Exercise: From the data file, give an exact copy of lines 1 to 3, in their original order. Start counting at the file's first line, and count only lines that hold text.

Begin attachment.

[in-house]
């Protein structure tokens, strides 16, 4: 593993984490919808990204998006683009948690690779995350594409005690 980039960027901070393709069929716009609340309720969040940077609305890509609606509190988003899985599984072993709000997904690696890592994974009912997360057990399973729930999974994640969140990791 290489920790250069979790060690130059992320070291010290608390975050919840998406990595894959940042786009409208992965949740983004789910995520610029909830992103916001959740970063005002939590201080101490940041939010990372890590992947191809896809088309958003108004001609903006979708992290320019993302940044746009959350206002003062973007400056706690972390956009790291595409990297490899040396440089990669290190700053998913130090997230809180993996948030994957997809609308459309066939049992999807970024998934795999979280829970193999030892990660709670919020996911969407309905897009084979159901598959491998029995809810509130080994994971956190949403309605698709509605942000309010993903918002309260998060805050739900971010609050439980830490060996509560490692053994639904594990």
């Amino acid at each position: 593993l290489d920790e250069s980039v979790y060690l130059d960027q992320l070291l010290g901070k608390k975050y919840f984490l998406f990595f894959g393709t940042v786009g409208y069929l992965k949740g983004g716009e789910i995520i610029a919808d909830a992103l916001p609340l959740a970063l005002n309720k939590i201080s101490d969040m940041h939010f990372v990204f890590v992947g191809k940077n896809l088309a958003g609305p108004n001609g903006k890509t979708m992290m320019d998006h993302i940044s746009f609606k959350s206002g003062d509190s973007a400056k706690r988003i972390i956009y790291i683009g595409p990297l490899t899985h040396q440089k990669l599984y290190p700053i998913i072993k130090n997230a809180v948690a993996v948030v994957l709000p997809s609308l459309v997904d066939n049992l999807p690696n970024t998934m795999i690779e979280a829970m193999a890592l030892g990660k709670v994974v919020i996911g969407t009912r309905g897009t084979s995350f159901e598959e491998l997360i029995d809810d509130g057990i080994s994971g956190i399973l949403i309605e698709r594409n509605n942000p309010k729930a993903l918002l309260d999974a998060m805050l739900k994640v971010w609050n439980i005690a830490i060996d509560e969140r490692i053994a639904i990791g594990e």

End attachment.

[in-house]
């Protein structure tokens, strides 16, 4: 593993984490919808990204998006683009948690690779995350594409005690 980039960027901070393709069929716009609340309720969040940077609305890509609606509190988003899985599984072993709000997904690696890592994974009912997360057990399973729930999974994640969140990791 290489920790250069979790060690130059992320070291010290608390975050919840998406990595894959940042786009409208992965949740983004789910995520610029909830992103916001959740970063005002939590201080101490940041939010990372890590992947191809896809088309958003108004001609903006979708992290320019993302940044746009959350206002003062973007400056706690972390956009790291595409990297490899040396440089990669290190700053998913130090997230809180993996948030994957997809609308459309066939049992999807970024998934795999979280829970193999030892990660709670919020996911969407309905897009084979159901598959491998029995809810509130080994994971956190949403309605698709509605942000309010993903918002309260998060805050739900971010609050439980830490060996509560490692053994639904594990």
């Amino acid at each position: 593993l290489d920790e250069s980039v979790y060690l130059d960027q992320l070291l010290g901070k608390k975050y919840f984490l998406f990595f894959g393709t940042v786009g409208y069929l992965k949740g983004g716009e789910i995520i610029a919808d909830a992103l916001p609340l959740a970063l005002n309720k939590i201080s101490d969040m940041h939010f990372v990204f890590v992947g191809k940077n896809l088309a958003g609305p108004n001609g903006k890509t979708m992290m320019d998006h993302i940044s746009f609606k959350s206002g003062d509190s973007a400056k706690r988003i972390i956009y790291i683009g595409p990297l490899t899985h040396q440089k990669l599984y290190p700053i998913i072993k130090n997230a809180v948690a993996v948030v994957l709000p997809s609308l459309v997904d066939n049992l999807p690696n970024t998934m795999i690779e979280a829970m193999a890592l030892g990660k709670v994974v919020i996911g969407t009912r309905g897009t084979s995350f159901e598959e491998l997360i029995d809810d509130g057990i080994s994971g956190i399973l949403i309605e698709r594409n509605n942000p309010k729930a993903l918002l309260d999974a998060m805050l739900k994640v971010w609050n439980i005690a830490i060996d509560e969140r490692i053994a639904i990791g594990e």